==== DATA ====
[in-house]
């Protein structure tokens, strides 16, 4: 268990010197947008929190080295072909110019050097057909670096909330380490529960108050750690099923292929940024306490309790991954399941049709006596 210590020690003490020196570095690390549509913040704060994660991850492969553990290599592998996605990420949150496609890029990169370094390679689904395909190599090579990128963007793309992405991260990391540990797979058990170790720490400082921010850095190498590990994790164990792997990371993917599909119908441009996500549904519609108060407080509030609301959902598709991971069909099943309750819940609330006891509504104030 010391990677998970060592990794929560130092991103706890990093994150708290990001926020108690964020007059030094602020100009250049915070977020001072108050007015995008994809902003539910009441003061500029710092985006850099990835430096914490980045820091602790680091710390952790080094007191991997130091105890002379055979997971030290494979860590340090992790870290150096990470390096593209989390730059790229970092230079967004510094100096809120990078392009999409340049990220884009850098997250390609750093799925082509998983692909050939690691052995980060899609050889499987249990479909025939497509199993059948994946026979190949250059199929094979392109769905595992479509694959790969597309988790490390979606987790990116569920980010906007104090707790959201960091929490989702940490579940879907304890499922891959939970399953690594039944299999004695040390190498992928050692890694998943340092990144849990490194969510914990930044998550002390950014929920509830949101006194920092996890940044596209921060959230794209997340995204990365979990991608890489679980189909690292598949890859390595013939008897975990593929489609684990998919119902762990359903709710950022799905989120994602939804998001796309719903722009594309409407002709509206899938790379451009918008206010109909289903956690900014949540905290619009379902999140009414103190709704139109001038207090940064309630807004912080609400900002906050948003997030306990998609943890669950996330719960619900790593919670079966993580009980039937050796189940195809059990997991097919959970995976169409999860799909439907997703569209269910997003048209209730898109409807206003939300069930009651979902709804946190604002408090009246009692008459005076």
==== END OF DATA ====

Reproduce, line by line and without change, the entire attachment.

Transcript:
[in-house]
């Protein structure tokens, strides 16, 4: 268990010197947008929190080295072909110019050097057909670096909330380490529960108050750690099923292929940024306490309790991954399941049709006596 210590020690003490020196570095690390549509913040704060994660991850492969553990290599592998996605990420949150496609890029990169370094390679689904395909190599090579990128963007793309992405991260990391540990797979058990170790720490400082921010850095190498590990994790164990792997990371993917599909119908441009996500549904519609108060407080509030609301959902598709991971069909099943309750819940609330006891509504104030 010391990677998970060592990794929560130092991103706890990093994150708290990001926020108690964020007059030094602020100009250049915070977020001072108050007015995008994809902003539910009441003061500029710092985006850099990835430096914490980045820091602790680091710390952790080094007191991997130091105890002379055979997971030290494979860590340090992790870290150096990470390096593209989390730059790229970092230079967004510094100096809120990078392009999409340049990220884009850098997250390609750093799925082509998983692909050939690691052995980060899609050889499987249990479909025939497509199993059948994946026979190949250059199929094979392109769905595992479509694959790969597309988790490390979606987790990116569920980010906007104090707790959201960091929490989702940490579940879907304890499922891959939970399953690594039944299999004695040390190498992928050692890694998943340092990144849990490194969510914990930044998550002390950014929920509830949101006194920092996890940044596209921060959230794209997340995204990365979990991608890489679980189909690292598949890859390595013939008897975990593929489609684990998919119902762990359903709710950022799905989120994602939804998001796309719903722009594309409407002709509206899938790379451009918008206010109909289903956690900014949540905290619009379902999140009414103190709704139109001038207090940064309630807004912080609400900002906050948003997030306990998609943890669950996330719960619900790593919670079966993580009980039937050796189940195809059990997991097919959970995976169409999860799909439907997703569209269910997003048209209730898109409807206003939300069930009651979902709804946190604002408090009246009692008459005076």